I get criticised for many things, but mainly for not being harsh enough on bookmakers who don’t allow successful punters to stake what they like and for not laying into jockeys when they either make mistakes or are perceived to have made mistakes through the biased prism of a loser’s pocket.

I will return to the restrictive bookies issue in a future column, but the reasons why the Racing Post does not fill its columns with criticism of jockeys are largely two-fold.

First, they make far fewer errors than the average punter might believe. I must admit I often mutter dark words when a horse I have backed just fails to come from what I see as a hopelessly remote position.

But then when you look at the brilliant helmetcam footage of races at full speed you get a true understanding of just how difficult it must be to make the right choices every time as you and your rivals thunder up a narrow strip of turf on a bunch of huge animals travelling at high speeds.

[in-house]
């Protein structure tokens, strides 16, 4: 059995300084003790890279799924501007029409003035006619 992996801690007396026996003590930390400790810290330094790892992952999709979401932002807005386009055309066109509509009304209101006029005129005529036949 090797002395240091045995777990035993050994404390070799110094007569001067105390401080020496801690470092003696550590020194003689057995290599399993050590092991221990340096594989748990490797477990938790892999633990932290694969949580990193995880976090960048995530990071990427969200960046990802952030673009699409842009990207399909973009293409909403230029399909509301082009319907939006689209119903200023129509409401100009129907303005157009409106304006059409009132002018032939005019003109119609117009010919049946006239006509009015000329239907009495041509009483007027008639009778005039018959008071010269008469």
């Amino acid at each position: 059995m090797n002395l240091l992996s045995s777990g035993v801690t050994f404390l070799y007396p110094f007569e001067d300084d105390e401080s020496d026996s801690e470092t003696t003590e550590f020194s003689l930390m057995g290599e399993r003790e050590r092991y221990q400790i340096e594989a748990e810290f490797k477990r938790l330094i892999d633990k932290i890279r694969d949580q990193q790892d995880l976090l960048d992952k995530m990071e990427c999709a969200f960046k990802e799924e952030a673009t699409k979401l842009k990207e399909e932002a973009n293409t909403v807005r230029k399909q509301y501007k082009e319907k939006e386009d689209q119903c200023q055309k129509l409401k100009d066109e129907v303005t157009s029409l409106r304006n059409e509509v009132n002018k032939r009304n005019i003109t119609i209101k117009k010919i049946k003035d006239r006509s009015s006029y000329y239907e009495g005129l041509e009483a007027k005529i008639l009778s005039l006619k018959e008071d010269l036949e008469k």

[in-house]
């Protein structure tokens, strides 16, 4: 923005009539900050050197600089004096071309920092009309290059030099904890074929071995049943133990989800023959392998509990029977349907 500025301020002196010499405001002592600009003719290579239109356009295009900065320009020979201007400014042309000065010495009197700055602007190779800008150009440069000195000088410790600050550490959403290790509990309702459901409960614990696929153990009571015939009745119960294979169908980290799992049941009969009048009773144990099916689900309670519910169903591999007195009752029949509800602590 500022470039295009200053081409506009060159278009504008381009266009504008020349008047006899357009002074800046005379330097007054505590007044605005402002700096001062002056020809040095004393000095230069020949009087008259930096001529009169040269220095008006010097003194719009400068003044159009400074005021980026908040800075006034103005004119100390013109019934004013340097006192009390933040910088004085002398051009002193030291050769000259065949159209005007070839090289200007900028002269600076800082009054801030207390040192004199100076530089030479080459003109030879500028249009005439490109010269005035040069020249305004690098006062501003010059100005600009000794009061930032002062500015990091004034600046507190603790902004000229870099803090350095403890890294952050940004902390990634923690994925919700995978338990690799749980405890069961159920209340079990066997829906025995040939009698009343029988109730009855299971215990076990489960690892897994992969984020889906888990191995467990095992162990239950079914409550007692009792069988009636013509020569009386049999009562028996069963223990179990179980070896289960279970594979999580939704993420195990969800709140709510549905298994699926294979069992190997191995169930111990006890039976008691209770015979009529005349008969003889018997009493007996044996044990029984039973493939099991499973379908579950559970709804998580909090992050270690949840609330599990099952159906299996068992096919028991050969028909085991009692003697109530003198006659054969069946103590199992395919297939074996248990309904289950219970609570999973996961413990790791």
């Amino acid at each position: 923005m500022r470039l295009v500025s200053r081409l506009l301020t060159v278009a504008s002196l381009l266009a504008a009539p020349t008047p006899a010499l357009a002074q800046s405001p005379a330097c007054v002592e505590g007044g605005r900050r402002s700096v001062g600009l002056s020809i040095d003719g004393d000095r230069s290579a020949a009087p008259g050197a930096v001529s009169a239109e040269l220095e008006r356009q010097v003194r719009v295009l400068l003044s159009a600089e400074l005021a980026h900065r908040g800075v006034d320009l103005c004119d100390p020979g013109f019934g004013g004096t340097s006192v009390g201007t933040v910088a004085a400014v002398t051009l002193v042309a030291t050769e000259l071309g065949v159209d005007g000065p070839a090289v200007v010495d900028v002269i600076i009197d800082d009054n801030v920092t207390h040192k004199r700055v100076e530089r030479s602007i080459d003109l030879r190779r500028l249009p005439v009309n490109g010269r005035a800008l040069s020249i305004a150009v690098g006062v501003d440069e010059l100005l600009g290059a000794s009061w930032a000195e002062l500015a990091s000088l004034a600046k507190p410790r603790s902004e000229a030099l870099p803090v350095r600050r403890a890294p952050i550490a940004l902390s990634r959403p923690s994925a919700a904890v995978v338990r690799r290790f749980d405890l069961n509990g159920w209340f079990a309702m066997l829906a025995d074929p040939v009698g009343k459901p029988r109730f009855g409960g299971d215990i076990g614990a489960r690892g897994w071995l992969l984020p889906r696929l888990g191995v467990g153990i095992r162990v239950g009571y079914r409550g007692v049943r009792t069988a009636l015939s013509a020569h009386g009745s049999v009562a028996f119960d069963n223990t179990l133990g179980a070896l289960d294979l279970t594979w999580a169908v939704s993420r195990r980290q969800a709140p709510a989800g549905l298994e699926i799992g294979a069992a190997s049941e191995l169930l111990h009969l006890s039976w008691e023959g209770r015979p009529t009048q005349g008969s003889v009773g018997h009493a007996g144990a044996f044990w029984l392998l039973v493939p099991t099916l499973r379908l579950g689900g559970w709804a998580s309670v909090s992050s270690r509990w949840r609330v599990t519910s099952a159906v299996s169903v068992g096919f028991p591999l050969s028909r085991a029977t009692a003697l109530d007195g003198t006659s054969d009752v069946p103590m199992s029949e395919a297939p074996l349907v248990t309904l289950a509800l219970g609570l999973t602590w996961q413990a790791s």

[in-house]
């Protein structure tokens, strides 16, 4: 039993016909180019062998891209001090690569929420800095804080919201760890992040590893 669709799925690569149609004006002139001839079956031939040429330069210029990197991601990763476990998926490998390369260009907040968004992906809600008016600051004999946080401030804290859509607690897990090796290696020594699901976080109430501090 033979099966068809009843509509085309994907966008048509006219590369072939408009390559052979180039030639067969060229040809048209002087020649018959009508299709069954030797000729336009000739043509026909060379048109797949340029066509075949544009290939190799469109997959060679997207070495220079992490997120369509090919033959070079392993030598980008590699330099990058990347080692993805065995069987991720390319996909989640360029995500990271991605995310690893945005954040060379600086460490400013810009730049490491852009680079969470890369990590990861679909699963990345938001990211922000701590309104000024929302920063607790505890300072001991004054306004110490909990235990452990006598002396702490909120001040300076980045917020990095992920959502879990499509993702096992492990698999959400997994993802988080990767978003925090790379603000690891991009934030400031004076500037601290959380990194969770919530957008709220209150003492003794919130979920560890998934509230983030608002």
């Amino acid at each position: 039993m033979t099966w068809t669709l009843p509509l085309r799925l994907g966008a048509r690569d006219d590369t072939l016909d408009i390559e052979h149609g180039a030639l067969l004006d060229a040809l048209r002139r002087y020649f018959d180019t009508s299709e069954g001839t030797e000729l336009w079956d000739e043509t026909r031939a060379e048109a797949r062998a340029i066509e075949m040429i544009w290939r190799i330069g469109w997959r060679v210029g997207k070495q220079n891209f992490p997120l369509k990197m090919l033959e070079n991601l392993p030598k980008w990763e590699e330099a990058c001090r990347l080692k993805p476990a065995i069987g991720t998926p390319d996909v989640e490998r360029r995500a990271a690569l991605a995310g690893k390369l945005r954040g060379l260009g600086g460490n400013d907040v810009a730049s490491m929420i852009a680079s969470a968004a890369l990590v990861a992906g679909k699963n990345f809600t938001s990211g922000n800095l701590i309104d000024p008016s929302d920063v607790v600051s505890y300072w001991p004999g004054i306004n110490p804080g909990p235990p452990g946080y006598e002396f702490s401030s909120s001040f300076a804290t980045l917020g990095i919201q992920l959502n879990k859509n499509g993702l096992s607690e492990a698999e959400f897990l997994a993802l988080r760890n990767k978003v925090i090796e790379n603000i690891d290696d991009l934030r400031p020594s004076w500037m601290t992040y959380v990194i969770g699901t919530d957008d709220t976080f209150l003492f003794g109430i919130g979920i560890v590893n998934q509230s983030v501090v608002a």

And besides, everyone makes mistakes and the intolerance of others to accept that is what creates the constant chorus of negativity towards referees that taints football. Racing does not need that.

If a jockey drops his hands too early or showboats on a strong traveller who then finds nothing when, too late, the rider asks his mount for an effort we will of course take them to task.

Jockeys do not entirely escape criticism from this organ and that is right and proper.

And we must not be naive. In among the bravery, there is sadly a tiny element of corruption. A small number of jockeys succumb to temptation and take money to lose. Hopefully, though, the BHA investigators (and we should bear in mind these people were blameless in the Jim Best fiasco) are on the case.